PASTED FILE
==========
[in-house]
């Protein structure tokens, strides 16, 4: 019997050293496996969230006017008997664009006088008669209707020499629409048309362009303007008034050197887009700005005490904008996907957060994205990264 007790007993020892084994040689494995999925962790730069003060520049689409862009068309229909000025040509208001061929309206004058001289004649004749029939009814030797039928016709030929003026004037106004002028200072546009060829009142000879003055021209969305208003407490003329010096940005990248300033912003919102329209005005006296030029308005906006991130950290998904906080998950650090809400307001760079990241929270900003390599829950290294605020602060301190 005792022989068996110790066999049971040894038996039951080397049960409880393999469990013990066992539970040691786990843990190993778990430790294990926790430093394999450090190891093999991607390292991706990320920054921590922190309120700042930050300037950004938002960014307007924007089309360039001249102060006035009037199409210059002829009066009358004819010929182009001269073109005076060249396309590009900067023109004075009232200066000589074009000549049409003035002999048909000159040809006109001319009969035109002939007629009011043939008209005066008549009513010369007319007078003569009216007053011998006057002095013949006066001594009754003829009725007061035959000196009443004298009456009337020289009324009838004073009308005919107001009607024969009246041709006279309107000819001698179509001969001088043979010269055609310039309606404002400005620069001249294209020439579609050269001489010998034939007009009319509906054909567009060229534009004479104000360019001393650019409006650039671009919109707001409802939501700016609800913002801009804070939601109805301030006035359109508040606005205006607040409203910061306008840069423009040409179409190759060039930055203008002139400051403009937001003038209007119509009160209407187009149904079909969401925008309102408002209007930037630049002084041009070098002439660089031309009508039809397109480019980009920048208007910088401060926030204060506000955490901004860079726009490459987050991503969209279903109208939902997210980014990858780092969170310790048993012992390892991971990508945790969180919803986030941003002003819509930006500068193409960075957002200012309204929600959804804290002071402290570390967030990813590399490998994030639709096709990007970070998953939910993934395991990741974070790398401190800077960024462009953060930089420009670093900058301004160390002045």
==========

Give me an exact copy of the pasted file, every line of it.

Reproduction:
[in-house]
């Protein structure tokens, strides 16, 4: 019997050293496996969230006017008997664009006088008669209707020499629409048309362009303007008034050197887009700005005490904008996907957060994205990264 007790007993020892084994040689494995999925962790730069003060520049689409862009068309229909000025040509208001061929309206004058001289004649004749029939009814030797039928016709030929003026004037106004002028200072546009060829009142000879003055021209969305208003407490003329010096940005990248300033912003919102329209005005006296030029308005906006991130950290998904906080998950650090809400307001760079990241929270900003390599829950290294605020602060301190 005792022989068996110790066999049971040894038996039951080397049960409880393999469990013990066992539970040691786990843990190993778990430790294990926790430093394999450090190891093999991607390292991706990320920054921590922190309120700042930050300037950004938002960014307007924007089309360039001249102060006035009037199409210059002829009066009358004819010929182009001269073109005076060249396309590009900067023109004075009232200066000589074009000549049409003035002999048909000159040809006109001319009969035109002939007629009011043939008209005066008549009513010369007319007078003569009216007053011998006057002095013949006066001594009754003829009725007061035959000196009443004298009456009337020289009324009838004073009308005919107001009607024969009246041709006279309107000819001698179509001969001088043979010269055609310039309606404002400005620069001249294209020439579609050269001489010998034939007009009319509906054909567009060229534009004479104000360019001393650019409006650039671009919109707001409802939501700016609800913002801009804070939601109805301030006035359109508040606005205006607040409203910061306008840069423009040409179409190759060039930055203008002139400051403009937001003038209007119509009160209407187009149904079909969401925008309102408002209007930037630049002084041009070098002439660089031309009508039809397109480019980009920048208007910088401060926030204060506000955490901004860079726009490459987050991503969209279903109208939902997210980014990858780092969170310790048993012992390892991971990508945790969180919803986030941003002003819509930006500068193409960075957002200012309204929600959804804290002071402290570390967030990813590399490998994030639709096709990007970070998953939910993934395991990741974070790398401190800077960024462009953060930089420009670093900058301004160390002045």